December 17, 2018
Check out these community science opportunities hosted by MI Birds partners across the state:
Audubon’s Christmas Bird Count (multiple dates throughout December): Audubon’s Christmas Bird Count (CBC) is entering its 119th year of existence! Originally created in 1900 by ornithologist Frank Chapman, the CBC replaced an old holiday tradition known as the Christmas ‘Side Hunt’ which was how scientists and hunters would originally census an area, shooting everything in their path! Chapman and others established the CBC in an effort to curb bird population declines. Conservation efforts have grown tremendously since 1900, as has the reach of the CBC! The CBC is primarily conducted by community scientists, like yourself, and data collected has been used by Audubon, the Environmental Protection Agency, American Bird Conservation Initiative, U.S. Fish and Wildlife Service, and others to help identify long-term population trends and movements for hundreds of species across North America.
Visit Audubon’s interactive map to find contact information for the coordinator of a CBC near you!
To participate in a Detroit-area CBC, contact Detroit Audubon’s Research Coordinator, Ava Landgraf: firstname.lastname@example.org
Detroit River Important Bird Area Winter Waterfowl Count (January 26th, February 9th and 23rd): The Detroit River is a globally recognized Important Bird Area, which is known for its outstanding migrant and wintering waterfowl and waterbird concentrations. Early winter surveys have recorded high counts of Canvasbacks (79,300), over 1,900 Tundra Swans, 1,000 American Black Ducks, 10,000 Mallards, 3,500 Common Mergansers, 40 Foresters Terns, and 275 Common Tern nests. Bird Studies Canada began conducting winter waterfowl counts for this Important Bird Area and Detroit Audubon began covering the U.S. side of the River in 2018! Contact Detroit Audubon’s Research Coordinator, Ava Landgraf, for more information on how you can help: email@example.com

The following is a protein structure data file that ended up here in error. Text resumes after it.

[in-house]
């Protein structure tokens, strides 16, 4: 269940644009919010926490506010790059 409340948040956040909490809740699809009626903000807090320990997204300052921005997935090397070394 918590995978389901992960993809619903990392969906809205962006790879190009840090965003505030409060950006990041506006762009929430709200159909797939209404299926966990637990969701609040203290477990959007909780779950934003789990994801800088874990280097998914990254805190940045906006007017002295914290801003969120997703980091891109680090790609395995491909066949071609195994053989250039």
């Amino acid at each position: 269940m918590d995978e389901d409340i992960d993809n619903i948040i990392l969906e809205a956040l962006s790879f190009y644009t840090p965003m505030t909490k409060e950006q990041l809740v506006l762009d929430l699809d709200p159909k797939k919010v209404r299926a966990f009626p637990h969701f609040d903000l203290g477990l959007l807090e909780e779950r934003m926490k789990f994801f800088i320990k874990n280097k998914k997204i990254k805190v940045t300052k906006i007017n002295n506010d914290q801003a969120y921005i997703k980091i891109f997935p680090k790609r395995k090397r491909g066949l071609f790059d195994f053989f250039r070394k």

Climate Watch (Jan 15 – Feb 15): This Audubon bird count occurs in the winter and the summer (May 15 - June 15). This bird count provides scientists with data on the current distribution of target species, such as the Eastern Bluebird, White-breasted Nuthatch, and Red-breasted Nuthatch. The data can then be used to validate and refine Audubon’s Climate Watch models that help to predict species range shifts under the effects of climate change. Increasing the model’s accuracy will allow scientists to identify areas of high climatic suitability for target species and to inform on-the-ground land management decisions. Contact one of the following Climate Watch Coordinators in MI to learn how and where you can participate: Becky Kuhn (Grand Rapids Audubon Club): firstname.lastname@example.org, or Brian Merlos (Audubon Great Lakes): email@example.com
MI Birds is a public outreach and education program created by Audubon Great Lakes and Michigan Department of Natural Resources. Birders and hunters share similar conservation values, but rarely cross paths. MI Birds aims to bridge the divide, and deepen all Michiganders engagement in the understanding, care, and stewardship of public lands that are important for birds and local communities.
To learn more about MI Birds or how you can get involved in our partners upcoming community science projects, email us at firstname.lastname@example.org.